You use constant acceleration because it makes the equations so much easier to solve.

I mean that literally. When you use a constant 1 g acceleration the equations simplify to a series of hyperbolic functions that an amateur can put into a spreadsheet and pump out answers. I know because I did this for a story I wrote many years ago.

T = (0.9687) sinh^ 1 (t/0.9687)

t = (0.9687) sinh (T/0.9687)

V = tanh (T/0.9687)

X = (0.9687) [cosh (1.032313T) 1]

```
X T t v
4.115 2.2685 4.9986
8.23 2.85 9.16 .9944492
15 3.39 15.94 .9981762
17.26 3.51 18.21
39 4.27 39.96 .997033
126.715 5.40 127.679 .9999712
126.847 5.401 127.81 .9999713
126.979 5.402 127.943 .9999713
127.111 5.403 128.075 .9999714
128.04 5.41 129.00 .9999718
299.04 6.2275 300 .9999948
7.316796 923.58585 .9999994
7.316797 923.5868 .9999995
7.3168 .9999995
7.317 .9999995
7.32 .9999995
7.329 935.295 .9999995
938 7.33 938.96 .9999995
7.3328 939
19230 10.258 19231.4 .9999999987
20938.39 10.340 20939 .9999999989
200980 12.531 200,939
2,000,986.9 14.757 2,000,939
```

That gets slightly out of alignment in the middle but just mentally line up the .999 column.

Anyway X is distance in light years; T is elapsed time as felt inside into spaceship; t is elapsed time as experienced on earth; V is percent of light speed.

You all should play with the equations inside a spreadsheet. The effects are mind-boggling.

*A reminder. Those numbers are are pure acceleration. To do a trip to a star with arrival speed of 0, treat the trip as two half-trips - one accelerating and one decelerating - and add the times together.

This is a plotline in Haldeman’s *The Forever War* and Card’s *Ender’s Game*.

In Ender’s Game,

Several characters age more slowly with respect to people on Earth because of their fast but sublight space travel.

This happens to

Mazer Rackham

Ender and his sis

It was the plotline is Robert Heinlein’s *Time for the Stars*, too, which influenced several generations of writers. And probably a thousand other stories. Mindboggling = good science fiction. We’ve even done a thread on it.

But the one I stole it from was Poul Anderson’s *Tau Zero*, which was nominated for a Hugo Award. That came shortly after using an interesting variation of the effect in the short story “Kyrie,” which was nominated for the Nebula Award.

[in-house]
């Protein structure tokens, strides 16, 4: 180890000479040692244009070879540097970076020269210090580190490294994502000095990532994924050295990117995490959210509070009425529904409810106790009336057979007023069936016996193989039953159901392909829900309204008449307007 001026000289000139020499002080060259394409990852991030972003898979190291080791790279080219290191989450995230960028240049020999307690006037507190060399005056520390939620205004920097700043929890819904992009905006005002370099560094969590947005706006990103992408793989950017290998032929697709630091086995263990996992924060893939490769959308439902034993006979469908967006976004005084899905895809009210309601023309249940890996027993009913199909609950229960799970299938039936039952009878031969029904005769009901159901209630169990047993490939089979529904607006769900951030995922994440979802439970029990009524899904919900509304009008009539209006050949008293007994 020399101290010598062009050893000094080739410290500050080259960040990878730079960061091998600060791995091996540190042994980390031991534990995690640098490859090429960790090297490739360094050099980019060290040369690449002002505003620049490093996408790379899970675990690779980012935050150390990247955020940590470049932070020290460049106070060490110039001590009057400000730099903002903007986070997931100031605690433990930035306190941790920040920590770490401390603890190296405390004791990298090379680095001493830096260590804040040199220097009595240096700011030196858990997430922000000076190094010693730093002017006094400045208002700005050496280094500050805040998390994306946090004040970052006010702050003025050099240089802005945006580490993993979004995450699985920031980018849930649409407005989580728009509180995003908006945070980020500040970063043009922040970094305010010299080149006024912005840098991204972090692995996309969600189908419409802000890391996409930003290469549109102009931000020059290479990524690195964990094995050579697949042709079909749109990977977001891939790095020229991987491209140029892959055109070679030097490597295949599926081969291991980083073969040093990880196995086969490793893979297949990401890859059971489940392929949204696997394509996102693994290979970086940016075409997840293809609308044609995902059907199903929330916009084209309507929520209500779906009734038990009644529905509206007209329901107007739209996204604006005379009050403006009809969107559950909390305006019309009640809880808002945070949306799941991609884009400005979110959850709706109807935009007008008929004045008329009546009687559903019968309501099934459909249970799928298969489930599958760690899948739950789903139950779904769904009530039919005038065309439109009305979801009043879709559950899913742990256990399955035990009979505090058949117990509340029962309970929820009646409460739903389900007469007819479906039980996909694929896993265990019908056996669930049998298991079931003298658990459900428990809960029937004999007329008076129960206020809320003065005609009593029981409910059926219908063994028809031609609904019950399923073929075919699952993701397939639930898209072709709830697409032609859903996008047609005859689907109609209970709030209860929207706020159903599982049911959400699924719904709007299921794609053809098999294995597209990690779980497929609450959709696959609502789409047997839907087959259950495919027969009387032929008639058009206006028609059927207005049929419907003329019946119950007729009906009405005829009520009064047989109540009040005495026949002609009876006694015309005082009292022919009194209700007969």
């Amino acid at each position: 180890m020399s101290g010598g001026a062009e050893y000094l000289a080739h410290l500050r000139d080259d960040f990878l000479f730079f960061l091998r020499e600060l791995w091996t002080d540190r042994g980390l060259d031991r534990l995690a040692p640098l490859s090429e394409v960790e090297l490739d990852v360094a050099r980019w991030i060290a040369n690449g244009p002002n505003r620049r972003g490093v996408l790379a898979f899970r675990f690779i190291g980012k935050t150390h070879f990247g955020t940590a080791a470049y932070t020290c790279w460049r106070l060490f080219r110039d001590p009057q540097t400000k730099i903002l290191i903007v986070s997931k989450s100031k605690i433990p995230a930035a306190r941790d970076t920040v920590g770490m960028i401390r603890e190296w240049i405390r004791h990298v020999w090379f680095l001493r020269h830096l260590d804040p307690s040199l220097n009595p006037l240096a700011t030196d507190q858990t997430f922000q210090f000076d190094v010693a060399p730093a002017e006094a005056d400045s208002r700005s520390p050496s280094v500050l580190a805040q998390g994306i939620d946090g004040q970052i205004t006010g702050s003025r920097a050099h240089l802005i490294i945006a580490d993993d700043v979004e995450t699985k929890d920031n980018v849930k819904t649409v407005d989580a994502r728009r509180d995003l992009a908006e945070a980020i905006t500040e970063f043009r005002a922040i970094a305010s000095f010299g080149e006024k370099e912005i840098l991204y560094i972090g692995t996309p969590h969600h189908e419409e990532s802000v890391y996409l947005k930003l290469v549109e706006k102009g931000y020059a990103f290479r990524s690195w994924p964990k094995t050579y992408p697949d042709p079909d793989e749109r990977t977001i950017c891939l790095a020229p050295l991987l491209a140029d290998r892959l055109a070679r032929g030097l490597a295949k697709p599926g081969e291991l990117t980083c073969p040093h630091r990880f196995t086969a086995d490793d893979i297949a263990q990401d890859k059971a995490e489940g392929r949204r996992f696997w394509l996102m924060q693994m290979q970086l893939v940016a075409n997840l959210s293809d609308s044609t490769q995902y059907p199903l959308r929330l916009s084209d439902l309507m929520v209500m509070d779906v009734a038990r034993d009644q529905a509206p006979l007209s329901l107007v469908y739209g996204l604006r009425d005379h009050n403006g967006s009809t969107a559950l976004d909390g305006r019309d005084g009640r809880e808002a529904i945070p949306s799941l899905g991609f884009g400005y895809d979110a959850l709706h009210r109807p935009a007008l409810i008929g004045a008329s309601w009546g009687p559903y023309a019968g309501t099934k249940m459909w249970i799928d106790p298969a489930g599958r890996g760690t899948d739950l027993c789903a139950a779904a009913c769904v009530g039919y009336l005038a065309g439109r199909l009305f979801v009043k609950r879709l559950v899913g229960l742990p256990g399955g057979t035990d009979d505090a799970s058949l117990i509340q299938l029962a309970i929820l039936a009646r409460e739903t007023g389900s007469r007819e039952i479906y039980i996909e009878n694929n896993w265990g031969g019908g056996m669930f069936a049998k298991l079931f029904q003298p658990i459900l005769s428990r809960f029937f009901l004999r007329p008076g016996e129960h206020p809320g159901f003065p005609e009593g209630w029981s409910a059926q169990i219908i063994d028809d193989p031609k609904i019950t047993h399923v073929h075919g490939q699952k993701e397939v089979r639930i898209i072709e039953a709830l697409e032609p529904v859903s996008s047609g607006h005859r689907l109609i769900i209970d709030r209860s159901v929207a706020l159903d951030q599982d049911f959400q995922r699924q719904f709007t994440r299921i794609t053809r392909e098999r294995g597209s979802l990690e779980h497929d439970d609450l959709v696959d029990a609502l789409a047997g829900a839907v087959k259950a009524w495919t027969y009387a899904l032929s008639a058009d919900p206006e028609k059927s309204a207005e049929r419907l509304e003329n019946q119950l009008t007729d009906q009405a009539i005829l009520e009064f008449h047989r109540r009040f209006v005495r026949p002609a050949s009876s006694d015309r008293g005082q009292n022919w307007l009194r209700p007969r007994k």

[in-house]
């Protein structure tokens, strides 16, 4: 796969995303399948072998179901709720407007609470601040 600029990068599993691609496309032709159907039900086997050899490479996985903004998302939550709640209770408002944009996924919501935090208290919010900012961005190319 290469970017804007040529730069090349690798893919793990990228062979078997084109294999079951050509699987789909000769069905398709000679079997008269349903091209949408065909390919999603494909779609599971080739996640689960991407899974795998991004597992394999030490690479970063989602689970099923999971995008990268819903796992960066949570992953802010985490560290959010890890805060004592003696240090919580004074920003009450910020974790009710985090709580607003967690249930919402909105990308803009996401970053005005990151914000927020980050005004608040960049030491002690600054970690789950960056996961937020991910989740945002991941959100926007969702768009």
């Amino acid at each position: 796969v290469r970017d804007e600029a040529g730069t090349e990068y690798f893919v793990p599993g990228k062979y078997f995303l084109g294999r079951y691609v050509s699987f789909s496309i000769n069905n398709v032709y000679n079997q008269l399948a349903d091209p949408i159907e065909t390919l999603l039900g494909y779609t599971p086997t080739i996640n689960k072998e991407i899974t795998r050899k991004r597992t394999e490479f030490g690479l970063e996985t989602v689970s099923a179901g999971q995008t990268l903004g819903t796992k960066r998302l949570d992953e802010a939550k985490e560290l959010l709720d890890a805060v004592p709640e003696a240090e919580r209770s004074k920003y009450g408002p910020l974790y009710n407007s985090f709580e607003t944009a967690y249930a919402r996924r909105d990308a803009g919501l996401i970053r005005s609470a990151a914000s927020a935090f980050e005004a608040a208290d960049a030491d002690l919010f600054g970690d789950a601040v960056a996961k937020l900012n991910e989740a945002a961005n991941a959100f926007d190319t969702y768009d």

I don’t think there’s much point in worrying about G forces. By the time we’re rocking .99c say we’ll probably be able to freeze humans into some kind of protective stasis or be cyborgs or whatever.

Not that acceleration will be unlimited, but I doubt somehow it will be limited to 9.8ms-2.

But the hypothetical is about how much time the pilot (for want of a better term) would experience… They’ve got to be awake for that.

I disagree. I think it’s more like the OP meant simply your reference frame.

But anyway, I wasn’t having a go at anyone just trying to make sure we weren’t all discussing a variable that isn’t very significant.

Oh SURE, if you want to do it SAFELY.

The mind-boggling parts are…? I notice immediately the tiny increases (the fantastic difficulty) of nudging V. Is that the main thing?

I meant that you should play with it yourself and put in your own numbers. This isn’t the spreadsheet; it’s a tiny slice that was in my story notes and easier to copy. Creating a trip and seeing what happens along the way is fascinating.

However, just these limited numbers show a lot.

This is answered here, for example. Look at the t column compared to the X column. After a short trip, around 39ly, the time elapsed on Earth becomes about 1 year more than light speed would take and stays that way for pretty much any trip inside our galaxy. So you can off the top of your head predict the duration of any 1 g voyage just by knowing the distance.

The shortening of time onboard is also amazing. At a constant 1 g you can “circumnavigate” the universe in a human lifespan. (That’s more or less the plot of Anderson’s Tau Zero.) There are other relativistic issues that come into play that aren’t apparent here, like the redshifting of the view. That’s what allows you to write so many stories on the theme.

And yes, the asymptotic rise of the 9s gets hypnotic until your spreadsheet refuses to display any more.